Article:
#11 FizixRichard

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Posted 09 October 2012 - 03:50 PM

Double posting with a possible automated solution. It would probably need a bit of ironing out; if it would even work at all. I still think a manual instruction solution is better.

You can set and read cookies with HTACCESS; therefore what you could do is something like this:


Use HTACCESS to check whether a cookie ("has_used_private_browsing") exists when they type your domain name; if the cookie is present, browse as normal; if the cookie does not exist; assume this is a first visit and direct them to a discreet page via a URL shortner. Before you do this, set a short life cookie ("show_private_browsing").

The page that the URL shortner loads will read that short life "show_private_browsing" cookie; if its valid; show a "private browsing" instruction (discreet, no branding) with a continue when you have done this link; which sets a cookie ("has_used_private_browsing") before forwarding them to the website. If the short life cookie has expired, forward them to somewhere benign so the short URL looks like it was for somewhere else and don't show the private browsing message.

Also, add exceptions to the HTACCESS to search engines don't get caught up.


The question would be; whether within that process, the initial domain name the user typed would enter into the history if you were to redirect straight to the URL shortner; I am not sure off hand.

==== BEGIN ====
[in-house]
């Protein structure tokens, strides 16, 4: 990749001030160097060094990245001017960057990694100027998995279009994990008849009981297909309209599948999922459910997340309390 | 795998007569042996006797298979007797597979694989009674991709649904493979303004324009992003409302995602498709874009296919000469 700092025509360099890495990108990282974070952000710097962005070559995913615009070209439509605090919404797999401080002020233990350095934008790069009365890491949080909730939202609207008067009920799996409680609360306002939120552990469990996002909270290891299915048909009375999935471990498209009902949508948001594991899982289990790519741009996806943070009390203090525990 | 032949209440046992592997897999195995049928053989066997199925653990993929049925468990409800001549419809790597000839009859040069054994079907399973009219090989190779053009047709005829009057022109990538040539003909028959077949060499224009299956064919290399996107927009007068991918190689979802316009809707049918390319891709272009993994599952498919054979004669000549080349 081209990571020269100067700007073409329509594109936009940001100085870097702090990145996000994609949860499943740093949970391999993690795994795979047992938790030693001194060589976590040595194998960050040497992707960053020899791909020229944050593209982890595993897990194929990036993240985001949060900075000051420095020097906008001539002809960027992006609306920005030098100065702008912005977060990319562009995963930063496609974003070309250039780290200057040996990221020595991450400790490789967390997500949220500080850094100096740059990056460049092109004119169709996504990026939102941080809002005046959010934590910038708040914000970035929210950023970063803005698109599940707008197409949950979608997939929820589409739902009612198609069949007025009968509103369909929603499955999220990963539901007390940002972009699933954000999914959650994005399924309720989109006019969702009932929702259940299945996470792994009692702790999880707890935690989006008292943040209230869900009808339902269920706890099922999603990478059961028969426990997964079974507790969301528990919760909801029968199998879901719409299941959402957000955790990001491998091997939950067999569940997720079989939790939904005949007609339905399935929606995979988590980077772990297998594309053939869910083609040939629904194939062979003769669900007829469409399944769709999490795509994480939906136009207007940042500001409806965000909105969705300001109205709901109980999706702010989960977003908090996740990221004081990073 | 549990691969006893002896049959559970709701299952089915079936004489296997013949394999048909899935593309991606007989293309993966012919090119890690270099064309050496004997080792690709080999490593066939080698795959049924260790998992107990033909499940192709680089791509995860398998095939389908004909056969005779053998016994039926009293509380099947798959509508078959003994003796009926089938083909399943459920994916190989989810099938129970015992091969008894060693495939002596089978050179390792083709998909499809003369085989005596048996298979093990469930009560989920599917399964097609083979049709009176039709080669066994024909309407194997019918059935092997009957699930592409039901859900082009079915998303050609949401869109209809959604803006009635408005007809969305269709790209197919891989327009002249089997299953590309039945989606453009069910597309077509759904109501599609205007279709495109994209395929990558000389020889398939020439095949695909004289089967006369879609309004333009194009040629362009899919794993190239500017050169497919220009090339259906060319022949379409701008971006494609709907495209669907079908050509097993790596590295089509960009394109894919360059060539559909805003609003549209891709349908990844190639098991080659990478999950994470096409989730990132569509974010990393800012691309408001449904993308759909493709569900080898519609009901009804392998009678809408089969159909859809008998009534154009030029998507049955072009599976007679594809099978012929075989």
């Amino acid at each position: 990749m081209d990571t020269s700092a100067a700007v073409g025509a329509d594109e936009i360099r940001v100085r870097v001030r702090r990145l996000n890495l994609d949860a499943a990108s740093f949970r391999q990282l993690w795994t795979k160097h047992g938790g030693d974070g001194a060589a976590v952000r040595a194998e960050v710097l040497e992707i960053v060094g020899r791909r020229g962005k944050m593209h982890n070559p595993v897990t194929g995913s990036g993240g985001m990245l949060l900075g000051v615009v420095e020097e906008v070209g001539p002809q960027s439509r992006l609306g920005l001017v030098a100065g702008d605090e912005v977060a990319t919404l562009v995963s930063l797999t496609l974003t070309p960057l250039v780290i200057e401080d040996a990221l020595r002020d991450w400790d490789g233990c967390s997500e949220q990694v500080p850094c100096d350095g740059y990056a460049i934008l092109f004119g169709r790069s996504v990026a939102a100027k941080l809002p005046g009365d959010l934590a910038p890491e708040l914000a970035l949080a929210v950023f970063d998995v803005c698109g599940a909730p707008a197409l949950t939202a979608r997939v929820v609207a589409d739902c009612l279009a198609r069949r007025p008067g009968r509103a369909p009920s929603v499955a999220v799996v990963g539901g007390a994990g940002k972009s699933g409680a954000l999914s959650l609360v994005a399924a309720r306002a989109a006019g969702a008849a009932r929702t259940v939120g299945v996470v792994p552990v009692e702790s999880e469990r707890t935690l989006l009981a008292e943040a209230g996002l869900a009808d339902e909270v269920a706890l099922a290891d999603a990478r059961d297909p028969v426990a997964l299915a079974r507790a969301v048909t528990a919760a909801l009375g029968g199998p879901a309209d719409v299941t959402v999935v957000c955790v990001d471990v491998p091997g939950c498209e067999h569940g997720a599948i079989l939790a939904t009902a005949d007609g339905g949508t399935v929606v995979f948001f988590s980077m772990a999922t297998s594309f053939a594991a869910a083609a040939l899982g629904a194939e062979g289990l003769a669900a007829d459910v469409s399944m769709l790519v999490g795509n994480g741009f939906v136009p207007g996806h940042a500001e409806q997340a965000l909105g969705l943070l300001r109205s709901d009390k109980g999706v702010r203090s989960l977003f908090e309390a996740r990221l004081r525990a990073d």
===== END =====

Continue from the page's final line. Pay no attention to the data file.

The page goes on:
@FizixRichard The solution that I posted (i really don't know if it works, as i didn't test) is supposed to only wipe the page itself from the history, not the whole history. But I agree that an explanation on how to do it would be more educative and clear.


I read it as deleting all the browsing history, but my point remains that I would not rely on it as it could offer a false sense of security; heck I would not rely on my solution above if it worked as you could interfere with some browsers or firewalls; even lock visitors out.

The best solution is advising about private browsing and how to delete individual history entries for each of the major browsers; as abusers of all kinds tend to be devious and intelligent. So they could find out (i.e. from the cookies). Also if you auto delete the entries and the user is clued up (as they live with an abuser they are probably well aware that they need to be careful) the fact that there are no entries there could spook them and cause them distress; leaving them wondering if there is a trace or not; which would nag them.


ETA: MikeChipShop raises a good point with telling the user how to delete a single site from history. It might actually be worth just showing a popup giving instructions on how to delete individual pages from history manually.

Remember, someone coming from google is going to have the search query in their history; like "Google Search: Domestic violence support".

So when they are done, they could clear their tracks only for the specific sites they want to hide away without clearing everything and alerting their abuser to the fact they have "done something" they could get attacked for.

Edited by FizixRichard, 09 October 2012 - 04:01 PM.


#12 MikeChipshop

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Posted 09 October 2012 - 04:05 PM

That's an extremely good idea and certainly worth a poke around to see what opportunities it opens up.